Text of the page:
Colour and Formalism.

I want to look at colour in the context of the part it inadvertently played in the rapid degeneration of early radical and revolutionary twentieth century modern art through formalism and into contemporary postmodern art.

Colour was one of the last constancies in our perception to be subverted by painting. The so-called ‘laws of constancy’ in perception describe a psychological and physiological imperative through which we see objects as we know them to be and not as they might accidentally seem to appear in external ‘reality’. This is, of course, in part biologically adaptive; it’s as well to assume that an encountered shape is a predator, even if eventually proved wrong. Such an inclination to build up a mental picture of seen objects prior to any external analysis is vividly illustrated by the discarded paper bag in the side of the road which can so quickly develop all of the detailed characteristics of a dead dog. If we remember this conjured image after the event, it is really remarkable to recognise the degree of detail in the eyes, colouring, the ears and so on, that we projected into the inanimate paper bag. Perception is undoubtedly a creative act which has depended on the development of constancies to locate ourselves in an external reality, which in effect is altogether an illusory construct.

The constancy of form was first undermined in the Renaissance by painters who engaged in an apparently ‘scientific’ analysis of perspective. In effect they became more interested in the accidental distortions visited upon objects by the vagaries of perspective than in any real empathy with objects as they really intrinsically knew them to be. The constancy of tone was similarly subverted by analysis through chiaroscuro technique. When in the seventeenth century the Chinese first encountered Western painting which shaded half of the face in a darker tone, it was assumed that this represented a real discolouration in the sitter. The Chinese at this time had not yet learned to ‘see’ in such terms.

It was much later, in our own century, that the constancy of colour perception was attacked by impressionistic painting and by modern art. Impressionism was supposed to have uncovered and analysed the hidden colours in shade, and fauvism seemed to employ an anarchic disregard of any real local characteristic colour. These developments in breaking down the constancies were initiated by unconscious creative processes, but inevitably fell prey to pseudo-scientific experimentation and explanation. Since the Renaissance, therefore, there has been an ongoing analysis through painting of ‘scientific’ Realism, which demanded what might be described as a conceptual stance.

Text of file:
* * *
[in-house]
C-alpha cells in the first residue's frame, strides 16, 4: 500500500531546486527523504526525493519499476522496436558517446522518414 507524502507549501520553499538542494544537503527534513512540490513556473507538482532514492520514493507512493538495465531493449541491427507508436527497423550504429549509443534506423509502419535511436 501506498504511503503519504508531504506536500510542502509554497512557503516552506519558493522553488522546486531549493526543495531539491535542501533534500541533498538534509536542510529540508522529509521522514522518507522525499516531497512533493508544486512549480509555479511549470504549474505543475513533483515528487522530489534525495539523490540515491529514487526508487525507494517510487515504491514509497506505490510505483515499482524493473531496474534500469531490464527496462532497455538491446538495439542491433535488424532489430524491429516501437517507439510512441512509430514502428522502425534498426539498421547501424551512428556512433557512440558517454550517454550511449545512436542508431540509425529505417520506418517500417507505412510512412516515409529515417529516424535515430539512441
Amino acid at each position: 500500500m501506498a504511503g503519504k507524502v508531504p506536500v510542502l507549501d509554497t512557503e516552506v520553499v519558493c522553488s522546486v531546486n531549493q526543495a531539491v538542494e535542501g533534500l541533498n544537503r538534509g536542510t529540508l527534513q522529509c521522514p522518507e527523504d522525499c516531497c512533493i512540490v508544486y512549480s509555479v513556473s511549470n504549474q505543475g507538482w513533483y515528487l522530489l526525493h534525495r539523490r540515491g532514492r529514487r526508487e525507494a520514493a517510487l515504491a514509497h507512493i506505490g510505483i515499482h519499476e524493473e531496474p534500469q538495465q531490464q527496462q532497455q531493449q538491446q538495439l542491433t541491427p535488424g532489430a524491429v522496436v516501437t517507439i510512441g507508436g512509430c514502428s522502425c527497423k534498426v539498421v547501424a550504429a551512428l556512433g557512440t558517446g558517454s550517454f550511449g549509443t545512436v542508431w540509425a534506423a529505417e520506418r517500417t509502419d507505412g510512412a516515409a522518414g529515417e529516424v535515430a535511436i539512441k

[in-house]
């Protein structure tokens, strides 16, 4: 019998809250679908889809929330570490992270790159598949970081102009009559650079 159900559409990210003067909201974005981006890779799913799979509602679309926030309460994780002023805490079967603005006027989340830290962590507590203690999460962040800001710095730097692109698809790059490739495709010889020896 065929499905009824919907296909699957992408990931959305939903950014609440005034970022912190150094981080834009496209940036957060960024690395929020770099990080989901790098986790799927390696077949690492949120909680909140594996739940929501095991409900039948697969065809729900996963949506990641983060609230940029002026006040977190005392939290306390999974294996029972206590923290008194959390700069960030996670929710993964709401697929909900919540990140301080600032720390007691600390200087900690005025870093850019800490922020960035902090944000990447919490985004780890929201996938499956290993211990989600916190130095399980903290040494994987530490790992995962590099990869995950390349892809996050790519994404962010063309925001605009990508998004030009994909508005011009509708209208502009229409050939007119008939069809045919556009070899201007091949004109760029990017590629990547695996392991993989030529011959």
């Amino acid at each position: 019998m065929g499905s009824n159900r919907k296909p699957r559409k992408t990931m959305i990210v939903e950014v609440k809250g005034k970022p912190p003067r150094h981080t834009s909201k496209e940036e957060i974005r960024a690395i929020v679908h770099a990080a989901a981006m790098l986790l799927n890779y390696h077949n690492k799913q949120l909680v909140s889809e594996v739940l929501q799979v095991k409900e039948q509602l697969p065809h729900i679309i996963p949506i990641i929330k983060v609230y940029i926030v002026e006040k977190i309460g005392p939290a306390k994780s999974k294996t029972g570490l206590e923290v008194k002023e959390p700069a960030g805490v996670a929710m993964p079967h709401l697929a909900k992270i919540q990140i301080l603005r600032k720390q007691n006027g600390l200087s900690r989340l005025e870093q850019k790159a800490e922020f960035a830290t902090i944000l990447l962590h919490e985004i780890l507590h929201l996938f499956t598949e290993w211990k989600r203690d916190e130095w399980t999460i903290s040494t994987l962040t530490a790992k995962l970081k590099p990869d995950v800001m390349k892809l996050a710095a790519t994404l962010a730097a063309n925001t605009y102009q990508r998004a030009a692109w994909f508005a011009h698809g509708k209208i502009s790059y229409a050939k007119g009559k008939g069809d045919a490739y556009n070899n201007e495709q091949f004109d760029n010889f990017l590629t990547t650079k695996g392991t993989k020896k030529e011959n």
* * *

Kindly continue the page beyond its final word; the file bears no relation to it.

This is significant in respect of changes in art which have contributed to the present postmodern position.Generally, art prior to the Renaissance had very different concerns. With the possible exception of Greek Classicism, upon which Renaissance art was predicated, art for thousands of years throughout Africa, ancient Egypt, the far East and elsewhere, served a functional role, to enable access to a higher psychic plane, and to effect some sort of transformative or healing experience. Western scientific conceptualism, in effect served to bring about the elimination of this hitherto fundamental purpose of art. Early twentieth century modern abstract painting made what amounts to a desperate last ditch attempt to win back this transcendental dimension of art, but the inevitable forces of formalism, cliche and ultimately mannerism in the creative cycle, effectively sealed off such a breakthrough. Colour was central in the decline towards surface decoration and pattern, and in the pseudo-scientific justifications that accompany such a decline. The colour experimentations of such twentieth century painters as Josef Albers, Patrick Heron, Elsworth Kelly or Bridget Riley, whatever there apparent value, are really symptomatic of the denial of unconscious creativity in favour of a more rational, intellectual and conscious determination.

The seeds of the decline of modern painting into surface formalism can be detected in the development of neo-impressionism, as early as the late nineteenth century. The obsessive concern of pointillist painters with the division of colours in ‘optical mixture’ into some sort of scientific spectral arrangement, really underlined an internal psychic necessity to justify unconscious creative innovation through external natural ‘laws’. Impressionism did destroy the constancy of colour perception, which would have precluded earlier painters from recognising the powerful effects that accidental illumination can have on the colour of objects. But the theory of colour division in pointillism is not in any way related to the real known facts of colour vision.